100+ Women Who Care

Like many women, Tracy Yost’s volunteerism revolved around her children’s activities. Community service was a resume builder. Life was busy; time was tight.

Then, in 2013 — having just moved from Fairfield County to Santa Cruz, California — she discovered “100+ Women Who Care.”

Founded in 2006 in Michigan, it’s an organization so clever I barely know where to begin.

100 Women who CareEvery 3 months, there’s a 1-hour meeting. Each member brings a check for $100. Any member can nominate  local charities, non-profits or worthy causes. All names are put in a hat.

Three names are drawn, randomly. The 3 members who nominated them make 5-minute presentations, “selling” their causes.

Everyone then votes on which cause to support. The winner gets all the checks — made out to them, on the spot.

100 women = $10,000. Amazing!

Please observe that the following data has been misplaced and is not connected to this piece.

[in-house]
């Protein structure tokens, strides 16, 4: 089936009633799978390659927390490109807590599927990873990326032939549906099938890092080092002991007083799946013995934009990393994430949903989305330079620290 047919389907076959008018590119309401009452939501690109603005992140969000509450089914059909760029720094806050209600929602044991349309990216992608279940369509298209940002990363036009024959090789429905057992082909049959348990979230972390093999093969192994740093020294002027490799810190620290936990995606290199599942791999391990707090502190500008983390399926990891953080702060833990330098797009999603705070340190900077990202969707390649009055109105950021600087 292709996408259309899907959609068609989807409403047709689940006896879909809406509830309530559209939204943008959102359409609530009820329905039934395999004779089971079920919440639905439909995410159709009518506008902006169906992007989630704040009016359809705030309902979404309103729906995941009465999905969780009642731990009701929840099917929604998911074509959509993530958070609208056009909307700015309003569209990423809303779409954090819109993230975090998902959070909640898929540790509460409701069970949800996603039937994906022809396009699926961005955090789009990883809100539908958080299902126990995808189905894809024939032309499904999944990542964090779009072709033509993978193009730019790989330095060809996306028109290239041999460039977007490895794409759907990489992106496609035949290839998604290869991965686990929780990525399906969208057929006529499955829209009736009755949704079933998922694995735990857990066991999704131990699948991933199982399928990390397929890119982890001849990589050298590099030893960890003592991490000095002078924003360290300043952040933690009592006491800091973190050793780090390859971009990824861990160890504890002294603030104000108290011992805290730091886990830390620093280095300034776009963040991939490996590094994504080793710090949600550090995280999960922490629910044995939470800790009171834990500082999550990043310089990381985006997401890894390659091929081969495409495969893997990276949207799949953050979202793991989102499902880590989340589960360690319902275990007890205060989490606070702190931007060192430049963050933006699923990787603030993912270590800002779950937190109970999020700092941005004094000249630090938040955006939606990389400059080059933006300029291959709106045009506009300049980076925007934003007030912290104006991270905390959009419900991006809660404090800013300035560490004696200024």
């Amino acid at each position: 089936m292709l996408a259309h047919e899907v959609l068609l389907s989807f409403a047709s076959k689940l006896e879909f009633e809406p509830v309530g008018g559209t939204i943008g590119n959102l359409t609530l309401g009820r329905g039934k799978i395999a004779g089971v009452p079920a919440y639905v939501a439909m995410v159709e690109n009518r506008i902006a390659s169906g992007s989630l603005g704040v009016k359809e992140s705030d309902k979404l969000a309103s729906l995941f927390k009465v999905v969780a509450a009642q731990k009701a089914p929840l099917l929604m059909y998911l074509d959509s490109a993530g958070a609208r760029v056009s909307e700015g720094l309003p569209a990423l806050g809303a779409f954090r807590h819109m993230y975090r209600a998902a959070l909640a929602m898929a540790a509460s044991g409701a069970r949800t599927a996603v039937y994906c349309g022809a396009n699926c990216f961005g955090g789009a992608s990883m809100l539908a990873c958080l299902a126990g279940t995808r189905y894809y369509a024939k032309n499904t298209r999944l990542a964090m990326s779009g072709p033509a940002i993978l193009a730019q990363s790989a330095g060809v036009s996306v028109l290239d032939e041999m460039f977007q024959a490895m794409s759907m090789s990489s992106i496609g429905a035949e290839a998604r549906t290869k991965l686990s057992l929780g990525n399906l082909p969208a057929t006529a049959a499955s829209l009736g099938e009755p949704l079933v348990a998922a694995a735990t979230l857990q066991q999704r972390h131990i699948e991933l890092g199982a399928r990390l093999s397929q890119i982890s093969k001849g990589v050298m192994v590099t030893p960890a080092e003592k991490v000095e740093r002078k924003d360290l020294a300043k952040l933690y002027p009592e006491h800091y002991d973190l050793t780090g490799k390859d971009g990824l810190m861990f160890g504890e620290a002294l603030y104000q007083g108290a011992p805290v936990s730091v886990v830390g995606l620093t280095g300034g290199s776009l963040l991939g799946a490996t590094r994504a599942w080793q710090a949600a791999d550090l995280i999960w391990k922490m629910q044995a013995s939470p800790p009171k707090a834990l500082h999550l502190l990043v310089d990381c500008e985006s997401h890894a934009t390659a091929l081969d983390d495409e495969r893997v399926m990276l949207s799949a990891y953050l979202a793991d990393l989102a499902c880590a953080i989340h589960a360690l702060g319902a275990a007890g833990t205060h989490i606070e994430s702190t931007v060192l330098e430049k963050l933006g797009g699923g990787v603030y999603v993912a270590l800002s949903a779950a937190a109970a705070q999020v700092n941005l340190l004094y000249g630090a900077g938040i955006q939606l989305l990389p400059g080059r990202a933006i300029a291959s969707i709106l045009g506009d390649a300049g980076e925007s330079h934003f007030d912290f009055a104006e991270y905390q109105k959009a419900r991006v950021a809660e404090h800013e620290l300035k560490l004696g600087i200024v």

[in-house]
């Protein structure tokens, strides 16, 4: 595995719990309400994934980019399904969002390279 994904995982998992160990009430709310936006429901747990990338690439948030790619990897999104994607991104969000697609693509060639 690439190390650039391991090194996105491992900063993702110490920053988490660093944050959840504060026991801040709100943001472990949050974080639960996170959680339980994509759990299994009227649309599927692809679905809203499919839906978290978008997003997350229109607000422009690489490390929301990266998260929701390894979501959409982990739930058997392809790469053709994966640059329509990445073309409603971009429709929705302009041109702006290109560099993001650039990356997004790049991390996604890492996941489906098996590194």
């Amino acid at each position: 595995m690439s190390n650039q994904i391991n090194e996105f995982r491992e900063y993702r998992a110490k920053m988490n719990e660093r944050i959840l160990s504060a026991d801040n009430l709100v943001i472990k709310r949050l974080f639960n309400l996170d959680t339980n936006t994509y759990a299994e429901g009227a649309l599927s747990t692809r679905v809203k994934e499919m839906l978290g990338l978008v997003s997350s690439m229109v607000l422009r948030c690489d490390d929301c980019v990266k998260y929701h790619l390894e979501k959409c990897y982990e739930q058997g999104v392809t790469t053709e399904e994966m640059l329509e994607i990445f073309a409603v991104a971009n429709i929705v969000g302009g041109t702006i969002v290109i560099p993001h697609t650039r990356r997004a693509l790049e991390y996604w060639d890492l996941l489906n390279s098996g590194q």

Within a year, Tracy’s nominee — Coastal Watershed Council — was drawn. She spoke passionately — and won.

“It was an amazing, powerful experience,” she recalls. “I felt so empowered, and so connected to the community.”

Tracy Yost

Tracy Yost

A few months later, her husband was transferred back to this area. Tracy knew she wanted to start a “100+ Women Who Care” chapter here.

A woman in Wilton had the same idea.  Beth Kisielius contacted — out of all 150 or so chapters in the US and Canada — the Santa Cruz one for help. The 2 women connected quickly, and fortuitously.

Tracy arrived in Westport on January 16 (her birthday — go figure). Within a week, she and Beth had planned a working dinner.

Since then they’ve set up Facebook pages, a website and newsletters. Neither woman had ever done something like this, but clearly they are on a mission.

Now they’ve set a date for the 1st Fairfield County meeting. It’s Tuesday, March 10 (DoubleTree by Hilton, Norwalk). A social hour (5:30-6:30 p.m.) precedes the “business” meeting (6:30-7:30).

“We’re looking for women who are too busy to volunteer, or who like to know all the little things going on in the community, who like to get involved outside of their children’s schedules,” Tracy says.

100 women who care santa cruzShe is passionate about the impact 100+ Women Who Care made on her life, in a little over a year in Santa Cruz.